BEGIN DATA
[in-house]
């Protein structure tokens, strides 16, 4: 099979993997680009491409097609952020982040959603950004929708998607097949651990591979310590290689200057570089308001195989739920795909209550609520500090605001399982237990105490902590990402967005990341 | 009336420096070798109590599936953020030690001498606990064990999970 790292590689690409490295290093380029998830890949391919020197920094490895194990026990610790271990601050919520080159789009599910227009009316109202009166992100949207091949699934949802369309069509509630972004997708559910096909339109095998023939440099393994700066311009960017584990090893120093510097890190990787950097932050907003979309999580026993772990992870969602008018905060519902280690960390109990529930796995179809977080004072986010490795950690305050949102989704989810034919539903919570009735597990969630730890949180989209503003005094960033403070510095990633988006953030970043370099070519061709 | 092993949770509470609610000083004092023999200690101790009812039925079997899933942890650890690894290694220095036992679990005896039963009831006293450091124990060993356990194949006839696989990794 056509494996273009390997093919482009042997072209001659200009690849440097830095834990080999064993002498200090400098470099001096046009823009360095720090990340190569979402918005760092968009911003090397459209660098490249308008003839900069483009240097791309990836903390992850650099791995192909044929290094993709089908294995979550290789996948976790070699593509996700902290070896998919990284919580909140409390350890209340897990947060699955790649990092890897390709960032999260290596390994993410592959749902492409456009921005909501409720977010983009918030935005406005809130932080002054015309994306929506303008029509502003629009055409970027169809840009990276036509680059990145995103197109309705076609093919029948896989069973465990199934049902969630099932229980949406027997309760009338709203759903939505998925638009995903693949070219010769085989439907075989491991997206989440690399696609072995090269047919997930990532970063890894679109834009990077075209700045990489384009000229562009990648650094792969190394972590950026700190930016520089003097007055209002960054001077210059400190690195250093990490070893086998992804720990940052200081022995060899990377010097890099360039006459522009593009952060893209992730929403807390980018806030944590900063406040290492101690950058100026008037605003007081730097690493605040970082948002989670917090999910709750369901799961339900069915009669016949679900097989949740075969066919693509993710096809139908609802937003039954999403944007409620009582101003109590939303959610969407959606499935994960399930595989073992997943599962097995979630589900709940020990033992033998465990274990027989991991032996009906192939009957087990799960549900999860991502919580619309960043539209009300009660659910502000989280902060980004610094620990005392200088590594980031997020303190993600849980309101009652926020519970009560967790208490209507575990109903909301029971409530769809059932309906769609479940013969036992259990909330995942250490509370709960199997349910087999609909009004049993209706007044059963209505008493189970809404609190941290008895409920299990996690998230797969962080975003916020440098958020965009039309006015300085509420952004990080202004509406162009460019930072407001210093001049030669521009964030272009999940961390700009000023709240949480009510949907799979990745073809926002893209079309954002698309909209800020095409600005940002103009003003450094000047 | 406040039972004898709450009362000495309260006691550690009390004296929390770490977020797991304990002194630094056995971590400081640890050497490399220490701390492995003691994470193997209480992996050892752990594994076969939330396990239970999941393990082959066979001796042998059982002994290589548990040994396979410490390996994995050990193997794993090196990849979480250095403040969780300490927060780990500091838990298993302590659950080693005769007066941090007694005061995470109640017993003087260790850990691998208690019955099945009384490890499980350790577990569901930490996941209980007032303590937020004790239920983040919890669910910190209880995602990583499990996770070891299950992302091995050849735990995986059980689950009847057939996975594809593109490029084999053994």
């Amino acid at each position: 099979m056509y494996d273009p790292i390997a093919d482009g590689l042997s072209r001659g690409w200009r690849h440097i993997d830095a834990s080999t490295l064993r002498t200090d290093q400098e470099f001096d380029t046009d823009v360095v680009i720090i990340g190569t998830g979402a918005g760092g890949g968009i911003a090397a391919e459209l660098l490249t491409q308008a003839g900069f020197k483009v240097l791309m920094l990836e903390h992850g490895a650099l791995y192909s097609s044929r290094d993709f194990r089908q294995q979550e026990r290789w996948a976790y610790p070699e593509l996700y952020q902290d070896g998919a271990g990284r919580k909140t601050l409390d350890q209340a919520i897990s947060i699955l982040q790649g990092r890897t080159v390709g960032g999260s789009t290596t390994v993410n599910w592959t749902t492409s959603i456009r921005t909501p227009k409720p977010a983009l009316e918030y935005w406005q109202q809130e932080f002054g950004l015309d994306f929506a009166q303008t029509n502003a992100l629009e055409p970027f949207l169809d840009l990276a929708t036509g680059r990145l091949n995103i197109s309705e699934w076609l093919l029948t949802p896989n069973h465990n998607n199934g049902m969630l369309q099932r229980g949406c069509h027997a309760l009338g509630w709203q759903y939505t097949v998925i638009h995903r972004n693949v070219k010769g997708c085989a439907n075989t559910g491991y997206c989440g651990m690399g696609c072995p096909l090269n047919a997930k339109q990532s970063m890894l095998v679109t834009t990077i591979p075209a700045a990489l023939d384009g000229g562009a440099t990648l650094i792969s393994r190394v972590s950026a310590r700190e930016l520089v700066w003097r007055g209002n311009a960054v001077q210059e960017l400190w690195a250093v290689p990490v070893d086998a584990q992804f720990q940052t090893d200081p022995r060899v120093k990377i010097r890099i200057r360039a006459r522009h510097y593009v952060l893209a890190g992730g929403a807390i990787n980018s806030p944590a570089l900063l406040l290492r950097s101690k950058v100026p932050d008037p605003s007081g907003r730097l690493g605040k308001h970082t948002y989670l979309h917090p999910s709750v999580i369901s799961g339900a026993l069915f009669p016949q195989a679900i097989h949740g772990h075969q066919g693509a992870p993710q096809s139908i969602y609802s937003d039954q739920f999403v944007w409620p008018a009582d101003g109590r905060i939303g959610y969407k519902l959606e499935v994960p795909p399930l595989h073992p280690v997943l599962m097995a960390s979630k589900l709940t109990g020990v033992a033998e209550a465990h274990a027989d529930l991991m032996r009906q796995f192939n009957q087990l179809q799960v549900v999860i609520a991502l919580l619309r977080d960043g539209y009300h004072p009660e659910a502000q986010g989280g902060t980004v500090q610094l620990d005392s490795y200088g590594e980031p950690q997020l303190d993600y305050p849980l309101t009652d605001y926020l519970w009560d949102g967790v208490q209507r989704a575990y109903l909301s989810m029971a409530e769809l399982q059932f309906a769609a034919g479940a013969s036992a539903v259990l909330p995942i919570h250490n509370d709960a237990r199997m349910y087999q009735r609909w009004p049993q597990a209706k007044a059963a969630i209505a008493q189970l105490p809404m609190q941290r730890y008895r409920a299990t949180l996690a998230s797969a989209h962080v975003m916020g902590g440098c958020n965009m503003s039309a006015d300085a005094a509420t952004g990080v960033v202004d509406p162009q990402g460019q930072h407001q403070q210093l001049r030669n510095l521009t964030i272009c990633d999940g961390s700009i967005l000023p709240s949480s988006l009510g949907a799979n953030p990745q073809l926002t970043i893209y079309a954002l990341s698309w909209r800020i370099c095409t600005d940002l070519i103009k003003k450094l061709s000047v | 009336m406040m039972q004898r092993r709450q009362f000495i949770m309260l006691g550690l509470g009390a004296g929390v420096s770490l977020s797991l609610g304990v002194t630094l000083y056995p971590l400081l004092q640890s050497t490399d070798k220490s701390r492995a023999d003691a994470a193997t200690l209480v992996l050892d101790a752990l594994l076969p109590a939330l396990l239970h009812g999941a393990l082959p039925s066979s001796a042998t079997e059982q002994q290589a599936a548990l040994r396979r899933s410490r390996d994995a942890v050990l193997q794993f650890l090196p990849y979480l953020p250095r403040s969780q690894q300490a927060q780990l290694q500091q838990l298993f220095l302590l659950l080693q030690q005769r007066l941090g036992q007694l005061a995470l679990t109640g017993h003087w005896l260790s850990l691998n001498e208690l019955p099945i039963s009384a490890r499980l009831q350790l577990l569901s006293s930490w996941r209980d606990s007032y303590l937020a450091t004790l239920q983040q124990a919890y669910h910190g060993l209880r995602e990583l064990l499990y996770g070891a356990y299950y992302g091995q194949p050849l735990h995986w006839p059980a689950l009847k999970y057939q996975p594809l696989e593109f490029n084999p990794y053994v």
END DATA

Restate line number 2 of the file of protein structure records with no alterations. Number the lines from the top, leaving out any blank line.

């Protein structure tokens, strides 16, 4: 099979993997680009491409097609952020982040959603950004929708998607097949651990591979310590290689200057570089308001195989739920795909209550609520500090605001399982237990105490902590990402967005990341 | 009336420096070798109590599936953020030690001498606990064990999970 790292590689690409490295290093380029998830890949391919020197920094490895194990026990610790271990601050919520080159789009599910227009009316109202009166992100949207091949699934949802369309069509509630972004997708559910096909339109095998023939440099393994700066311009960017584990090893120093510097890190990787950097932050907003979309999580026993772990992870969602008018905060519902280690960390109990529930796995179809977080004072986010490795950690305050949102989704989810034919539903919570009735597990969630730890949180989209503003005094960033403070510095990633988006953030970043370099070519061709 | 092993949770509470609610000083004092023999200690101790009812039925079997899933942890650890690894290694220095036992679990005896039963009831006293450091124990060993356990194949006839696989990794 056509494996273009390997093919482009042997072209001659200009690849440097830095834990080999064993002498200090400098470099001096046009823009360095720090990340190569979402918005760092968009911003090397459209660098490249308008003839900069483009240097791309990836903390992850650099791995192909044929290094993709089908294995979550290789996948976790070699593509996700902290070896998919990284919580909140409390350890209340897990947060699955790649990092890897390709960032999260290596390994993410592959749902492409456009921005909501409720977010983009918030935005406005809130932080002054015309994306929506303008029509502003629009055409970027169809840009990276036509680059990145995103197109309705076609093919029948896989069973465990199934049902969630099932229980949406027997309760009338709203759903939505998925638009995903693949070219010769085989439907075989491991997206989440690399696609072995090269047919997930990532970063890894679109834009990077075209700045990489384009000229562009990648650094792969190394972590950026700190930016520089003097007055209002960054001077210059400190690195250093990490070893086998992804720990940052200081022995060899990377010097890099360039006459522009593009952060893209992730929403807390980018806030944590900063406040290492101690950058100026008037605003007081730097690493605040970082948002989670917090999910709750369901799961339900069915009669016949679900097989949740075969066919693509993710096809139908609802937003039954999403944007409620009582101003109590939303959610969407959606499935994960399930595989073992997943599962097995979630589900709940020990033992033998465990274990027989991991032996009906192939009957087990799960549900999860991502919580619309960043539209009300009660659910502000989280902060980004610094620990005392200088590594980031997020303190993600849980309101009652926020519970009560967790208490209507575990109903909301029971409530769809059932309906769609479940013969036992259990909330995942250490509370709960199997349910087999609909009004049993209706007044059963209505008493189970809404609190941290008895409920299990996690998230797969962080975003916020440098958020965009039309006015300085509420952004990080202004509406162009460019930072407001210093001049030669521009964030272009999940961390700009000023709240949480009510949907799979990745073809926002893209079309954002698309909209800020095409600005940002103009003003450094000047 | 406040039972004898709450009362000495309260006691550690009390004296929390770490977020797991304990002194630094056995971590400081640890050497490399220490701390492995003691994470193997209480992996050892752990594994076969939330396990239970999941393990082959066979001796042998059982002994290589548990040994396979410490390996994995050990193997794993090196990849979480250095403040969780300490927060780990500091838990298993302590659950080693005769007066941090007694005061995470109640017993003087260790850990691998208690019955099945009384490890499980350790577990569901930490996941209980007032303590937020004790239920983040919890669910910190209880995602990583499990996770070891299950992302091995050849735990995986059980689950009847057939996975594809593109490029084999053994």